Ferrari’s strategy conundrum
The race around the spectacular street circuit had plenty of action, especially in the midfield, but it was also a prime example of how Formula 1 can frustrate both its drivers and fans in its current state. And the conundrum it created directly led to Leclerc losing this race.
Vettel hadn’t performed badly in qualifying, but the fact remained he was beaten on Saturday for the eighth consecutive race by his team-mate who took pole position. Seb lined up third behind Hamilton. But in the race, despite where he qualified, it was Vettel who made the vital single stop first rather than Leclerc. Unusual when a team’s leading car is usually given the priority.
What happened here? Was this underhand on Ferrari’s part? Actually, that’s highly unlikely.
The team recognised Vettel was under threat from Max Verstappen in fourth, spotted a chance to undercut Hamilton for second and also feared dropping Vettel into the packed midfield, which was particularly tightly bunched because of the artificially slow pace.
Why artificially? Because drivers were forced to lap off their ultimate speed to ensure their Pirelli tyres lasted long enough to stick to the optimum one-stop strategy that is the only realistic way to run this race competitively. The drivers don’t enjoy it and no one wants to see it, but in Singapore that was how the teams had to approach it. Tyres too often undermine this era and on Sunday they did so once again.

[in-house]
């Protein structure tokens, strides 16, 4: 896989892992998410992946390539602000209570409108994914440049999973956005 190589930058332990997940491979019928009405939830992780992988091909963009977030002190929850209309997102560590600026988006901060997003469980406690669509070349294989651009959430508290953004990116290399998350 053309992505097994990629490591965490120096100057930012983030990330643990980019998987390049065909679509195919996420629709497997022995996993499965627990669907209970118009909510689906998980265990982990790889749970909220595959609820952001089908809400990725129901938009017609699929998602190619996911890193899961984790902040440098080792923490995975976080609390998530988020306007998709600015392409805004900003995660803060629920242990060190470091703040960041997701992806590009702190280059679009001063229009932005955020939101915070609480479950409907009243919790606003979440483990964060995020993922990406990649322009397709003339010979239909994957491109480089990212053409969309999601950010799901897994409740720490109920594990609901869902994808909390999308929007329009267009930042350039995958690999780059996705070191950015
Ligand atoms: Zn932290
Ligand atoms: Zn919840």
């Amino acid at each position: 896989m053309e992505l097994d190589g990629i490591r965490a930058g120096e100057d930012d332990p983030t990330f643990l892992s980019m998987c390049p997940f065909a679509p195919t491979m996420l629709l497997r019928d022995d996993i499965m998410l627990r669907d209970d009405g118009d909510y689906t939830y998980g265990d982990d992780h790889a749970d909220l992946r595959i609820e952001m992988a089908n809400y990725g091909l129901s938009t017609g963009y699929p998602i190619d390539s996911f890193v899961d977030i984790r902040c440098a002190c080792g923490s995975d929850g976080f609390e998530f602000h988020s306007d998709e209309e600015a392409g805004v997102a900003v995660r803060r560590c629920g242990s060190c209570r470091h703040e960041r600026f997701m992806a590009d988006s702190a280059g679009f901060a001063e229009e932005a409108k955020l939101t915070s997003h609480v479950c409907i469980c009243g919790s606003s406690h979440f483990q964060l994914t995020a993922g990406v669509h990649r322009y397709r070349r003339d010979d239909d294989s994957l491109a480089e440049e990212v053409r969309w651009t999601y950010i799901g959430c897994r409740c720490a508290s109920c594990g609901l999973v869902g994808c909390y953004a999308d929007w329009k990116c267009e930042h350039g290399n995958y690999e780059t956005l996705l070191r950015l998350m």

Leclerc pitted only a lap later than his team-mate, but such was Vettel’s pace on his new hard-compound tyres he was surprised to find himself looking at his team-mate’s gearbox when resuming. To be fair, so was the team – genuinely.
Given how Leclerc lost the lead through no fault of his own, should the team have swapped the red cars around? Ferrari boss Mattia Binotto said not. “He lost on strategy, but Sebastian drove very well,” he said. The main thing from the team’s point of view was it claimed an unexpected one-two – and the order of its drivers didn’t really matter.
It sure did for Vettel and Leclerc, of course – although the 21-year-old showed his maturity once again by not allowing his anger to spill over into an unsettling rant. As for Vettel, he drove with the commitment that we’ve come to expect from him, although his aggressive dive inside Daniil Kvyat while battling back to the front after his stop could have ended in embarrassment. Had Kvyat not given him room, the four-time champ could easily have extended his list of season errors. Small margins.